Sascha is quick, clever, and devilishly rebellious. He is also a slave. Since failing the Assessment and becoming a Demoted, he has endured the cruelty of the re-education center and now lives as a torture slave in a brothel. Sascha has lived for years in pain and degradation, but he has learned to make the most of opportunity. So when a wealthy financier comes to the brothel seeking a last minute escort, Sascha makes sure he is noticed.
Cashiel Michaud doesn’t want a slave, but to maintain his image, he must purchase one. He certainly wouldn’t have picked a brothel whore as his first choice, especially one so broken and abused as Sascha, but he finds the slave intriguing and decides to take the risk. Their day-to-day existence with another is fraught with tension. Cashiel does not believe in torturing slaves and seemingly prefers to have as little interaction with Sascha as possible. But Sascha has spent so long living with frequent savagery he struggles to adjust to this new world of disinterested inattention, kindness, and unexpected boredom.
After several difficult months, Cashiel and Sascha begin to figure out the mechanics of their situation and their relationship starts to evolve. But Cashiel has a dark past and old secrets threaten to destroy everything he hopes to achieve. Sascha and Cashiel will have to decide if they can trust one another as politics and power begin to encircle them.
Subjection is a wonderfully complex novel that gives the reader two fantastic characters. I realize the master/slave genre may not appeal to all readers, but Subjection is excellent example of an author managing a challenging topic well. The plot is straightforward for the first half of the book, but as it progresses and each character faces multiple challenges, the narrative becomes more layered. The pacing is good and allows the story to flow naturally and develop in realistic form. The system of Demoting and the slave culture depictions are well described and though a little more information on the overall world structure would have been nice, it did not detract from the novel.
The real heart of Subjection is Sascha. He was born free and only entered into slavery after an act of sacrifice. Being Demoted means he should be simple and capable of only basic tasks. Instead Sascha is vastly intelligent and his trainers quickly realize he must be broken into slavery because he will not bend to it. His inner reflections during the novel often explore the deeper conflicts of his position. He despises pain, yet hungers for it at times. He is terrified of Cashiel, but is desperate for his affection and attention. He is thrilled to be freed from the brothel, but now he gets into trouble due to boredom. Sascha is a jumble of raw emotion and his struggle to adapt to his new life is often painful, but his determination and courage are captivating and make him a truly amazing character.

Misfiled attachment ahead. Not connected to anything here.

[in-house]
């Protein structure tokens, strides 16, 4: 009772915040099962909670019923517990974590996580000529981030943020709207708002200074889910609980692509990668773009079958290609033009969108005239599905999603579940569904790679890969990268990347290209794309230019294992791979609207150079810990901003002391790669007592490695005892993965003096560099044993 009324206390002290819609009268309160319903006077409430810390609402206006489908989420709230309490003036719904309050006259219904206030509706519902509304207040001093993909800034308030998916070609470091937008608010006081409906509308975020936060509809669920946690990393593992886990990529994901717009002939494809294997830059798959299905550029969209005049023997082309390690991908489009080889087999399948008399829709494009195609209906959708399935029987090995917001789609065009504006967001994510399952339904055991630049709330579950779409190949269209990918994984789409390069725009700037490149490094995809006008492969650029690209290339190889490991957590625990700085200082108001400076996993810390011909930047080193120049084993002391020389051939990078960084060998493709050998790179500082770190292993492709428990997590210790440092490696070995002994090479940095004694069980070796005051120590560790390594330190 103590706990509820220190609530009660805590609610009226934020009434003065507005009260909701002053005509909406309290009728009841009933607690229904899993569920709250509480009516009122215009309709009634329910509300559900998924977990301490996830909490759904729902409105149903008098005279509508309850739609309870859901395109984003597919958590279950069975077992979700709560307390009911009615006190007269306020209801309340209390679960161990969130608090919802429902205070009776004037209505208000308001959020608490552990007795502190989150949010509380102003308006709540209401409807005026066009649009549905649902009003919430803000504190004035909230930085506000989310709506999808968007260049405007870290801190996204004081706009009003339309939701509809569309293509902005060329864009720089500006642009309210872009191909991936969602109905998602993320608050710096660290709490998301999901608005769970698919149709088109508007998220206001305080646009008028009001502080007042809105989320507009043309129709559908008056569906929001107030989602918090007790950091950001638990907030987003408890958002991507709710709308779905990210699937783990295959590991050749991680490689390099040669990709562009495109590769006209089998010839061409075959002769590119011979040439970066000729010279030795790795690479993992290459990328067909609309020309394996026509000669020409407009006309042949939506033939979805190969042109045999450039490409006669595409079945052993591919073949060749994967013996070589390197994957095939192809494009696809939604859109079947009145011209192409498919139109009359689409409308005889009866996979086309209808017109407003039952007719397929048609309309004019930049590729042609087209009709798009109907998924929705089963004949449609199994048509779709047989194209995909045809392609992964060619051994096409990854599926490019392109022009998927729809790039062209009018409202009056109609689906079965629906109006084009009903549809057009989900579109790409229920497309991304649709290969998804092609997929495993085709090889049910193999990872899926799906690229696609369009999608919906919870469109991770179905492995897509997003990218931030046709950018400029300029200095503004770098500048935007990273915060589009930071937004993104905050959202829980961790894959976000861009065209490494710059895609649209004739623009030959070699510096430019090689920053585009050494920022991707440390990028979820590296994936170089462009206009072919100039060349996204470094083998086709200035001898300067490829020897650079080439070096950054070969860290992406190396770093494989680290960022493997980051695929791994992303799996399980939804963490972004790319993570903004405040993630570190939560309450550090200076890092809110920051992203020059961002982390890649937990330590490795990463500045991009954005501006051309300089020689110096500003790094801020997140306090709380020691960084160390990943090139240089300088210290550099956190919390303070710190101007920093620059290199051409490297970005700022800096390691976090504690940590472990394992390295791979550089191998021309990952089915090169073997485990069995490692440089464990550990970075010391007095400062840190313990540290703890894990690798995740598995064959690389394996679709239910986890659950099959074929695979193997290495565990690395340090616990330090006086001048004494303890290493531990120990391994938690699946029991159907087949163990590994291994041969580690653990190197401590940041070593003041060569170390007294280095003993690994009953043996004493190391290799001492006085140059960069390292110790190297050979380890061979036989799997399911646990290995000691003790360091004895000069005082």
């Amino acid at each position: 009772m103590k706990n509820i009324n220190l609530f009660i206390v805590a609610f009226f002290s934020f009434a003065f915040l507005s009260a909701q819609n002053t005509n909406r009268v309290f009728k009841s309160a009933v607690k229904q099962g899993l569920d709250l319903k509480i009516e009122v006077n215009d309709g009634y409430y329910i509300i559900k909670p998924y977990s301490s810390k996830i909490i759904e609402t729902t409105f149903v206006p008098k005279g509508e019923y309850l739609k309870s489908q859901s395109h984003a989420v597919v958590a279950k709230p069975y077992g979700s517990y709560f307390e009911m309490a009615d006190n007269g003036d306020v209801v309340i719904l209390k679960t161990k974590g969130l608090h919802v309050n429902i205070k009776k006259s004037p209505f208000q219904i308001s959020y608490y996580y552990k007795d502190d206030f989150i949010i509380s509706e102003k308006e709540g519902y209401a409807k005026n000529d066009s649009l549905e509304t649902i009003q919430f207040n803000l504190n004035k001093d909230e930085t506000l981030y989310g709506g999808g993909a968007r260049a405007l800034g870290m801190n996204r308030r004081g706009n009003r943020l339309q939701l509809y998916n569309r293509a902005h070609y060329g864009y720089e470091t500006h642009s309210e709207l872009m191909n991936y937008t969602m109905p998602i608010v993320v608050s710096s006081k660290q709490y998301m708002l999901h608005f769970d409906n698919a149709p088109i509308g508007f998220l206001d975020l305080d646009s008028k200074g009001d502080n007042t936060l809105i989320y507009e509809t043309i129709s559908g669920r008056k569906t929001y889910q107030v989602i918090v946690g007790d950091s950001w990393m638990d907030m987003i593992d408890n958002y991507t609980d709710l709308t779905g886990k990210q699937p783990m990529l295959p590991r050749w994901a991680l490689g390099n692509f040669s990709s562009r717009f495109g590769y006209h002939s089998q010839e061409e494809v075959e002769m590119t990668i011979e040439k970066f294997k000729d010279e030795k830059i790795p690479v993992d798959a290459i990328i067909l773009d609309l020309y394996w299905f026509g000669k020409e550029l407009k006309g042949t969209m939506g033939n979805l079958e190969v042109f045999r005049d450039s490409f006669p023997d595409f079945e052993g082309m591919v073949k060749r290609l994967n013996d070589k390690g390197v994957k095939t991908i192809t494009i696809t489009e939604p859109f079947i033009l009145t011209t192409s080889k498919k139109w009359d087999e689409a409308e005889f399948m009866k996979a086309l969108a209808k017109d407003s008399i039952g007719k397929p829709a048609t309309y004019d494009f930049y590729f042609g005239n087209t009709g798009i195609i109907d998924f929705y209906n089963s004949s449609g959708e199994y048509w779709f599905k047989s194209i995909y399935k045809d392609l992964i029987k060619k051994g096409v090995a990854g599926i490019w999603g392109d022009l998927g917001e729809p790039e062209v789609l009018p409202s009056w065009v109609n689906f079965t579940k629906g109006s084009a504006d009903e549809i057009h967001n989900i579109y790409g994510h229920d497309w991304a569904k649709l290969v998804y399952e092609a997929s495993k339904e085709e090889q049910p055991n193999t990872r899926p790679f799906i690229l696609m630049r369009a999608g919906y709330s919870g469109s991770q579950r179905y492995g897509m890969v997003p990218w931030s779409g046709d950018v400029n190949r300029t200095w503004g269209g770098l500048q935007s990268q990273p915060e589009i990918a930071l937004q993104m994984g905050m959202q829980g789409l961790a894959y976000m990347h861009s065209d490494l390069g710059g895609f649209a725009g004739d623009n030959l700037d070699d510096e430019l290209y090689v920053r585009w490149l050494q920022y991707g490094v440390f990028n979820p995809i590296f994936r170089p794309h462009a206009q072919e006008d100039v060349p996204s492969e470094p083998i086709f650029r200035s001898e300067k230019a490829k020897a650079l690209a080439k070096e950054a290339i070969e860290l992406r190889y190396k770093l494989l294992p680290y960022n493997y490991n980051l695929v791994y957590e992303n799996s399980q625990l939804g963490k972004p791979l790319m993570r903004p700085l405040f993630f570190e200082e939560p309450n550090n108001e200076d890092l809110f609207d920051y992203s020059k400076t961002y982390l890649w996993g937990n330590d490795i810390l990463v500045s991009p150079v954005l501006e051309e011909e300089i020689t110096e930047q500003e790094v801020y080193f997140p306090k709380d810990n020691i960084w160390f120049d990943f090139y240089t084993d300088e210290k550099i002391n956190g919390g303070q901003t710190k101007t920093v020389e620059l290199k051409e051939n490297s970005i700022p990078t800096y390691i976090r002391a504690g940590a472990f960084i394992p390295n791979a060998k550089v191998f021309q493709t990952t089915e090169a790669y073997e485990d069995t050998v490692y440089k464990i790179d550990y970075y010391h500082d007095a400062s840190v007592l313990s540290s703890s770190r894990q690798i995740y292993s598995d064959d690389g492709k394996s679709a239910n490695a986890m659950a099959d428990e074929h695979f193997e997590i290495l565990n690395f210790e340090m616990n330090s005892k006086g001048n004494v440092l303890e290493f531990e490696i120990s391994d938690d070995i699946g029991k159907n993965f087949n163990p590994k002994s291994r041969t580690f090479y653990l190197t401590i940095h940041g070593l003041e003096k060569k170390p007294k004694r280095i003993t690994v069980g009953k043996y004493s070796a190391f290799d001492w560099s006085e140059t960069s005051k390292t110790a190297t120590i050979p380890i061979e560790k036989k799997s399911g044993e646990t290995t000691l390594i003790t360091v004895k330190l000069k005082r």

Cashiel is equally complicated and I found him much harder to like, which only made him more intriguing. He is distant and cold to Sascha throughout much of the book, but not cruel. He eventually recognizes Sascha’s genius and rather than letting him languish in tedium, he puts him to work, challenging him and giving Sascha the chance to soar intellectually. Yet Cashiel is not an abolitionist. He believes in slavery and sees it as an important aspect of the societal structure. The idea that Sascha could or even should be freed is utterly foreign to him. His belief that the Demoted are property to be utilized rather than freed doesn’t endear him to the reader. Yet he is not a monster and has a genuine affection for Sascha and protects him more than once. He is a hypocrite, but this makes him human and even though I didn’t always like him, I always found him fascinating.
My only real gripes of the book surrounded a few grammar/editing issues and POV. There were, especially in the first part of the novel, several awkwardly worded sentences and grammar annoyances. These seemed to level out as the book progressed. The other frustration surrounds POV changes. Chapters switch between first person Cashiel or Sascha, which is fine, but they also switch back and forth in the middle of chapters and without real delineation. I would have a preferred a tag that indicated which character was speaking. It wasn’t confusing, but instead it disrupted the flow of the book and tended to jerk me out of the moment. Still these are minor issues overall and don’t detract too much.
Subjection is an excellent book and, according to the publisher’s information, it also is the first in a series. The characters have real depth and are truly engaging. The themes are far from easy but Subjection forces the reader to think about the realities of slavery, the nature of love and the complexity of being human. I strongly recommend it!